The earliest form of local government that existed in Upper Canada was that administered by the Quarter Sessions, held in the several district towns, the members of which were the justices of the peace within the district. This body possessed, besides judicial powers, administrative, and to some extent legislative functions. This system of local government continued in force until 1842, when district municipal councils were established, [The first meeting of the Huron District Council, it being the council that had charge of the territory afterwards comprised in the county of Bruce, then but the "Queen's Bush," was held February 8th, 1842. The first warden was Dr. William Dunlop, M.P.P., and Daniel Lizars, the first municipal clerk for the district.] the members of which represented the several townships in the district and were elected by the ratepayers. The district council performed the work now undertaken by county, township and village councils, levying taxes for local improvements and school purposes. Annual township meetings were held, at which the freeholders and householders elected the following officers: a clerk-treasurer, assessor, collector, overseer of highways and pound-keeper. These officials, before the passing of the District Councils Act, acted under the direction of the Quarter Sessions. There were also two township wardens; these acted "as a Corporation to represent the whole inhabitants of the township" in any action at law, but had no legislative powers or functions.

The change indicated in the mode of municipal government, spoken of in a preceding paragraph, affected the county of Bruce when on Monday, January 28th, 1850, the first session of the Council of the united counties of Huron, Perth and Bruce was held at Goderich, when Dr. Wm. Chalk, the Reeve of Tuckersmith, was elected warden, and Alfred W. Otter appointed county clerk. Among the members of the Council then and there assembled was Thomas Johnson, who sat as reeve for the municipality of the "United townships of Ashfield and Wawanosh, in the county of Huron, and all the townships in the county of Bruce," [This enormous stretch of country, so formed into one municipality, had its Township Council composed, in 1850, of Thomas Johnston, reeve, and Councillors John Hawkins, William Graham, Jeremiah Flynn and John King. The clerk and treasurer was Michael Healy. In 1851 Charles Girvin was reeve, and John Strachan, clerk-treasurer. Not one of those here mentioned was a resident of the county of Bruce. The author has been told that the settlers in Bruce sent Allan Cameron to this meeting of the Council as their representative, this being unauthorized by either statute or by-law. His claims as a representative were not recognized.] which municipal union had been brought about by a by-law of the Huron District Council, passed at a special meeting held October 2nd, 1849, called to make the necessary preparatory arrangements for the new order of municipal government required by the Acts of Parliament just passed. The idea of forming a municipality by a union of townships in two different counties was a blunder, productive of trouble that was not smoothed out until a couple of years had passed. It is not difficult to surmise why the District Council formed the union of townships indicated in the foregoing lengthy title. The Municipal Corporation Act of 1849 [1] provided that townships having less than one hundred resident freeholders or householders were to be attached to some adjacent township in the same county. As the required number were not to be found in the whole of the county of Bruce, the District Council thought that it was acting within the limits of its authority in attaching the whole county of Bruce to the two adjacent townships of Ashfield and Wawanosh. [2] The settlers in Bruce thought otherwise, and after obtaining legal advice they repudiated the by-law forming them into a municipality conjunctly with the townships of Ashfield and Wawanosh, and refused to pay taxes either to the township or the county. This position was maintained until the separation from the two townships in Huron was effected, after a nominal union which had lasted for the years 1850 and 1851. The attitude of the settlers in Bruce in refusing to pay taxes was sustained, and it was not till 1852 that taxes for township purposes were first collected in the county of Bruce, and 1853, when the first levy for county rates was paid. An assessment of the county was attempted in 1850, but only Kincardine and Huron Townships were included therein; Brant, where, as we have seen in a preceding chapter, a small settlement was commenced in 1849, was not assessed. The statistics [3] obtained by this assessment are most interesting, revealing the actual progress made by the settlers during their first year in the bush, and are given in a foot-note.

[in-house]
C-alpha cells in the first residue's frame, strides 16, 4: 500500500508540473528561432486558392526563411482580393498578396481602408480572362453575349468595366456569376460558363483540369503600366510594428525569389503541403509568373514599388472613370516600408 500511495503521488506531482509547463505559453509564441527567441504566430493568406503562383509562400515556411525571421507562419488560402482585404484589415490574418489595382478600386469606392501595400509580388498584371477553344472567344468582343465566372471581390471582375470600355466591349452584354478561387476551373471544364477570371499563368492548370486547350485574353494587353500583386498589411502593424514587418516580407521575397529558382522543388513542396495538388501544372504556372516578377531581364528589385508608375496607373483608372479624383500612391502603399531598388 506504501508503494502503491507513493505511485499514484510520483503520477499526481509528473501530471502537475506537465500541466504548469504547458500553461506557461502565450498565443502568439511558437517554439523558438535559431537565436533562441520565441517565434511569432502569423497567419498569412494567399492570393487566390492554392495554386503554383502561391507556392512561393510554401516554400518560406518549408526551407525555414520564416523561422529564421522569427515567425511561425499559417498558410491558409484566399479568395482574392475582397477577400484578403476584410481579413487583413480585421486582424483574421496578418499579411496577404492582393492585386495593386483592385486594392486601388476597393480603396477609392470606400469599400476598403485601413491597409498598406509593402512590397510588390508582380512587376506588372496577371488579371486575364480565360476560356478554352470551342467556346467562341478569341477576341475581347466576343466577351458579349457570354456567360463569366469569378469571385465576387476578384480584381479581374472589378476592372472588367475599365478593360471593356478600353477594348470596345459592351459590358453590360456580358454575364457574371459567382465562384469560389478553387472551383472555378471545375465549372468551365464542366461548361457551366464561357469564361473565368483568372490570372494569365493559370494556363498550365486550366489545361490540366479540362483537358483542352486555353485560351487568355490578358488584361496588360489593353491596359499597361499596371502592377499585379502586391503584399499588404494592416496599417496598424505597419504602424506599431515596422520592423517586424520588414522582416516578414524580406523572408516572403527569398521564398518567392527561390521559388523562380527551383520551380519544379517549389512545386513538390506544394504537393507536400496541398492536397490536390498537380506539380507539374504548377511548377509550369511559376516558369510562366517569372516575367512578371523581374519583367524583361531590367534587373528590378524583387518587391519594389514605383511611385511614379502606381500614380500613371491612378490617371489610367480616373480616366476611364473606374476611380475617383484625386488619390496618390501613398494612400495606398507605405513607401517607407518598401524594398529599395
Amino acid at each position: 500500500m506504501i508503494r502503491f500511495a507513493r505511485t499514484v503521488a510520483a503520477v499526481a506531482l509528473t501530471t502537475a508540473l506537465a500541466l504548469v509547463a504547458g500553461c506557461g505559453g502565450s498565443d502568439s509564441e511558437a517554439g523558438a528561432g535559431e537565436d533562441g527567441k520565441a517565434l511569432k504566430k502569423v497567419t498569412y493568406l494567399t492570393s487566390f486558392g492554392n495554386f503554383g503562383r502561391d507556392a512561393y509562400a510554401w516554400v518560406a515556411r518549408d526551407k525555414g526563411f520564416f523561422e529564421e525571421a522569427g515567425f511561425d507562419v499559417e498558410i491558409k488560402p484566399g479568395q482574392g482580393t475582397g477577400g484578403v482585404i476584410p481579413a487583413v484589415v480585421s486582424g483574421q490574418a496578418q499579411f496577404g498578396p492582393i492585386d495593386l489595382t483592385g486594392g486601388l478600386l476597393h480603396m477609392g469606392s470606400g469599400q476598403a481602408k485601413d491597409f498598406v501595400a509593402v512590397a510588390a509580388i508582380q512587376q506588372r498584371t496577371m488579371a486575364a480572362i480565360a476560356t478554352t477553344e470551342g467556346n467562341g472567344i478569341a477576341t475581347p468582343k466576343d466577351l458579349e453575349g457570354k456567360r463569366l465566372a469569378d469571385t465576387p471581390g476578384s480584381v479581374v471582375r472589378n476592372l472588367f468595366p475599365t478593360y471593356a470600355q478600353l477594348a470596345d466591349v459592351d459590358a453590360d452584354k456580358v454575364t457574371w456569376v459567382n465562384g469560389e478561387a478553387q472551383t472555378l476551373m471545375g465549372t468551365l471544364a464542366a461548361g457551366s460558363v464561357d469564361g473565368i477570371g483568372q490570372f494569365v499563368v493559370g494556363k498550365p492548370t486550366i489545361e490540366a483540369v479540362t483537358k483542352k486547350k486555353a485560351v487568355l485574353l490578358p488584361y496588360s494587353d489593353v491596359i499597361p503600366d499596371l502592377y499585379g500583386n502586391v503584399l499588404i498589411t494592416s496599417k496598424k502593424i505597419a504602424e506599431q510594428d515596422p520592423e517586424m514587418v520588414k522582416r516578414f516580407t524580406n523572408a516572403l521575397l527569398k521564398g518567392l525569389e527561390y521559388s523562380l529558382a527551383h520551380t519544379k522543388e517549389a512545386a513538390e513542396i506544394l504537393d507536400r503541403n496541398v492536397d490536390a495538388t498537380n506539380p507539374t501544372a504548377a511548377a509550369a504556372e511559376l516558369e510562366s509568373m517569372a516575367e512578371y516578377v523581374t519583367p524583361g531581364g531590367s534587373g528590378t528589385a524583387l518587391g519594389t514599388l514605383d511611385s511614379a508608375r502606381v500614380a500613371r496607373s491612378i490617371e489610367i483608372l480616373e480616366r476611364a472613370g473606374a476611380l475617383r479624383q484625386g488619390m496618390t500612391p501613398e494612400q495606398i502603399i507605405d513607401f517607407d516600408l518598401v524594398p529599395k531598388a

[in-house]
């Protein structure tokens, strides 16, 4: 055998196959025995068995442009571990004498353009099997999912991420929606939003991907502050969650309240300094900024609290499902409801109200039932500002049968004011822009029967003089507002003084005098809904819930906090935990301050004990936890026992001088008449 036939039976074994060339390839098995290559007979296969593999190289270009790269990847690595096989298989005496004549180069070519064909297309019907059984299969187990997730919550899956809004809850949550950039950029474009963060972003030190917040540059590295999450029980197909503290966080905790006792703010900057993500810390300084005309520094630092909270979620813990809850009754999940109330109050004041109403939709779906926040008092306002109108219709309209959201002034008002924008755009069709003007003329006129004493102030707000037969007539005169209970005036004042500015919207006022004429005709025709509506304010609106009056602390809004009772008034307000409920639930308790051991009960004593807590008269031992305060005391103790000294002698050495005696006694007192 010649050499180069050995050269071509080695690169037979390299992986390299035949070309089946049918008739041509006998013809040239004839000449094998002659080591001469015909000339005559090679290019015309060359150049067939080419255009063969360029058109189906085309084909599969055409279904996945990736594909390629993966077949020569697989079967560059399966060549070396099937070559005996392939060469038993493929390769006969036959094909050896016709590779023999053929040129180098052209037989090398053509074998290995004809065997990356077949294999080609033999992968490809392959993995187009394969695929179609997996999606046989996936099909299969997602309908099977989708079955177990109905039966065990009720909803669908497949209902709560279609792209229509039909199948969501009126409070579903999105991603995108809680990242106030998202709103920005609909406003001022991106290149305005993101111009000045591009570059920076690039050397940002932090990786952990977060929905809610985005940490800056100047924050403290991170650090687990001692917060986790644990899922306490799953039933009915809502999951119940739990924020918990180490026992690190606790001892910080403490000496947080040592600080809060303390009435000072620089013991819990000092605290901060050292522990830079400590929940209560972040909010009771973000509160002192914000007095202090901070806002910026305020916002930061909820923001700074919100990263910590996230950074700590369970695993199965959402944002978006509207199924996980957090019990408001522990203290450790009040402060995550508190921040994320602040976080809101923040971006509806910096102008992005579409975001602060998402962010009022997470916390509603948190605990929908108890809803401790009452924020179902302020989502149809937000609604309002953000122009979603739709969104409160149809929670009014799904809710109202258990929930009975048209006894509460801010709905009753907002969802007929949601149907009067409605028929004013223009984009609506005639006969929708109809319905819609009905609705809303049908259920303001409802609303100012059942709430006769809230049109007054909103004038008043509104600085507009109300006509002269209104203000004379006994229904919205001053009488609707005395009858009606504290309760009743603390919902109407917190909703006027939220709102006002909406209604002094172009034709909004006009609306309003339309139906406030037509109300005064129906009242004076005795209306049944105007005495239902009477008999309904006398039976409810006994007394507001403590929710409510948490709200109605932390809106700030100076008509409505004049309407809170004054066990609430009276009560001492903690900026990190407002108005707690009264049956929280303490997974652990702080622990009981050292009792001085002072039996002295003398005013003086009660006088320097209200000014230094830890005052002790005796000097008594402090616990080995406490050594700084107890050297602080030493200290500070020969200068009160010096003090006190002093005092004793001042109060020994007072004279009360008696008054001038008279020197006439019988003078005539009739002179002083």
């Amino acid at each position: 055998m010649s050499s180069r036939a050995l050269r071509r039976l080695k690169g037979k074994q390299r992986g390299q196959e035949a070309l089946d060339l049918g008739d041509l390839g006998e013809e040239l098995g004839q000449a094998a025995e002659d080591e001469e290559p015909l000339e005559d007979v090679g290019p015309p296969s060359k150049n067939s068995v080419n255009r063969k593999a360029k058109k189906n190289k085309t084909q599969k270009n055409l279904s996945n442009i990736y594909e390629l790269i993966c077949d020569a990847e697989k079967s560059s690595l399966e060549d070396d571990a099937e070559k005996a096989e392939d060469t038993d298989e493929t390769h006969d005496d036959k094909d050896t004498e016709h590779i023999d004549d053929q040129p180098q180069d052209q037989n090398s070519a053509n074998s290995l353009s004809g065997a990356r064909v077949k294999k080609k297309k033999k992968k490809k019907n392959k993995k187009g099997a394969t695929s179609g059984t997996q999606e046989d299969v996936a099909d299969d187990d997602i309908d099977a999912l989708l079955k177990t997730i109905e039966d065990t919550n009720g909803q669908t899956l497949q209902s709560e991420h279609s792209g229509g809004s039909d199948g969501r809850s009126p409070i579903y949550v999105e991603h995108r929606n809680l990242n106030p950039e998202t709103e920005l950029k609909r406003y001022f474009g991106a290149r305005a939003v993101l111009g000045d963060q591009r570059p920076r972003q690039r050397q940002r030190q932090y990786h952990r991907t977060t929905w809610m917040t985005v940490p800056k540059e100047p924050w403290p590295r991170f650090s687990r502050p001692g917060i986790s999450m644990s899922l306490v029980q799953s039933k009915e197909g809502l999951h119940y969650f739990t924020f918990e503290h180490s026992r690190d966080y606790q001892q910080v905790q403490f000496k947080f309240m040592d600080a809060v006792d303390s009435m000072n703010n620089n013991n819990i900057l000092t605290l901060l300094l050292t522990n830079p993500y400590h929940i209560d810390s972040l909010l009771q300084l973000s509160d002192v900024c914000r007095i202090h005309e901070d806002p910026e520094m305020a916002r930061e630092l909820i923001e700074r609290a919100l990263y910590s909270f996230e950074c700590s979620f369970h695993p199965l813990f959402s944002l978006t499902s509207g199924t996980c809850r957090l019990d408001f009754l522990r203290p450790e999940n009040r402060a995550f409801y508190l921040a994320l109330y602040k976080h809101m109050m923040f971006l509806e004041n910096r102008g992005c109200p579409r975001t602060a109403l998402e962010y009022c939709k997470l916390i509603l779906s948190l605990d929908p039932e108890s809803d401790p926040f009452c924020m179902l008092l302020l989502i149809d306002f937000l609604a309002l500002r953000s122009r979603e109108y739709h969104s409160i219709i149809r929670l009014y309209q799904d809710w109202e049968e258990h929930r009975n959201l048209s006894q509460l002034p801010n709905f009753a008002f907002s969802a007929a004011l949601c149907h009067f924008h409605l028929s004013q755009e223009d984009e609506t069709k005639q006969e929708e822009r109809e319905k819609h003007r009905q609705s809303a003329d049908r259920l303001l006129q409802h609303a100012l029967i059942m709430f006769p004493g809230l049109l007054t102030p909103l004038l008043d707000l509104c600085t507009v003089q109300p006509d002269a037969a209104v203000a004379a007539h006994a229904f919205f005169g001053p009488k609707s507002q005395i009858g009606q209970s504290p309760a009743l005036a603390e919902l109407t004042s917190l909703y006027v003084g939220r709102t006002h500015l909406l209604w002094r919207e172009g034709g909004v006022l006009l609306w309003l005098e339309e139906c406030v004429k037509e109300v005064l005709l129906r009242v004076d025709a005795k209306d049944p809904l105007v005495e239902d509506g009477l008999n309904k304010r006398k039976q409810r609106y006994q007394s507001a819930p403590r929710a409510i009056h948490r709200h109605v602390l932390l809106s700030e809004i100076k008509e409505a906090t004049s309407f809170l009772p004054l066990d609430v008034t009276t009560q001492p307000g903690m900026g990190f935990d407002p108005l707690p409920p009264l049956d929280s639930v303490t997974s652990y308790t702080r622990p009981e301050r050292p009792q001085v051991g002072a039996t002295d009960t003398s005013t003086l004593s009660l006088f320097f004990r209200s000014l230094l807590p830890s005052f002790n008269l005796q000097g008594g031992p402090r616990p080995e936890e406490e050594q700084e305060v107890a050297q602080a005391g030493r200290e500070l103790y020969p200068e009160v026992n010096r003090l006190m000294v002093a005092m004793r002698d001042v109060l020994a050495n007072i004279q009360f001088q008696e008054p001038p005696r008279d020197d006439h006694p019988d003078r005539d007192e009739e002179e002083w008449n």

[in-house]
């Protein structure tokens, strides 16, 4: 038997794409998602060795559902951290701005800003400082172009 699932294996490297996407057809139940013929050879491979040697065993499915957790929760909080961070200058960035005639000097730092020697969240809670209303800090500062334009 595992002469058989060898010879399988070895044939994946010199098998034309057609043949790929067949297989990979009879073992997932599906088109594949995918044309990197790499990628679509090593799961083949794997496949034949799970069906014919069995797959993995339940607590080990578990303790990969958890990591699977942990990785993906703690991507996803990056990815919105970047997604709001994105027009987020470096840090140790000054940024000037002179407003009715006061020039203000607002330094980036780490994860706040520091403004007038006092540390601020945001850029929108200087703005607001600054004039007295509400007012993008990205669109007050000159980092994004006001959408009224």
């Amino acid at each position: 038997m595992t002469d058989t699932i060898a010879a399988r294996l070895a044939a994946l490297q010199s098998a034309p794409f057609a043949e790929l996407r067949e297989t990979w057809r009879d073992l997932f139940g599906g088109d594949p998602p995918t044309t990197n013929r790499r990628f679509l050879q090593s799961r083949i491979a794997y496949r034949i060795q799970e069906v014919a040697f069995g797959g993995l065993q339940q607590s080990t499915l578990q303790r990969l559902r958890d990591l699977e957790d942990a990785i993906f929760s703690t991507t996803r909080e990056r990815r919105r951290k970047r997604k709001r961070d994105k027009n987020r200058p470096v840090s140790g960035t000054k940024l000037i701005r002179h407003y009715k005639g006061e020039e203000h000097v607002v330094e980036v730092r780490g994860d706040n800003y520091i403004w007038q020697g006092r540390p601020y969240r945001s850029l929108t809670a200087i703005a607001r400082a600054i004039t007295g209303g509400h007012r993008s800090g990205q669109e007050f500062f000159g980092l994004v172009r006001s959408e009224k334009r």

Although, owing to the above mentioned blunder of the Huron District Council, an enforced collection of taxes could not be legally made in the townships within the county of Bruce, the settlers were not content to escape the burden of taxation, the penalty being loss of municipal rights and privileges. A petition was therefore presented to the Council of the United Counties in December, 1850, asking that the townships in Bruce be separated from Ashfield and Wawanosh and formed into a separate municipality. This the council declined to do that year, owing to legal technicalities. The petition was, however, complied with in 1851.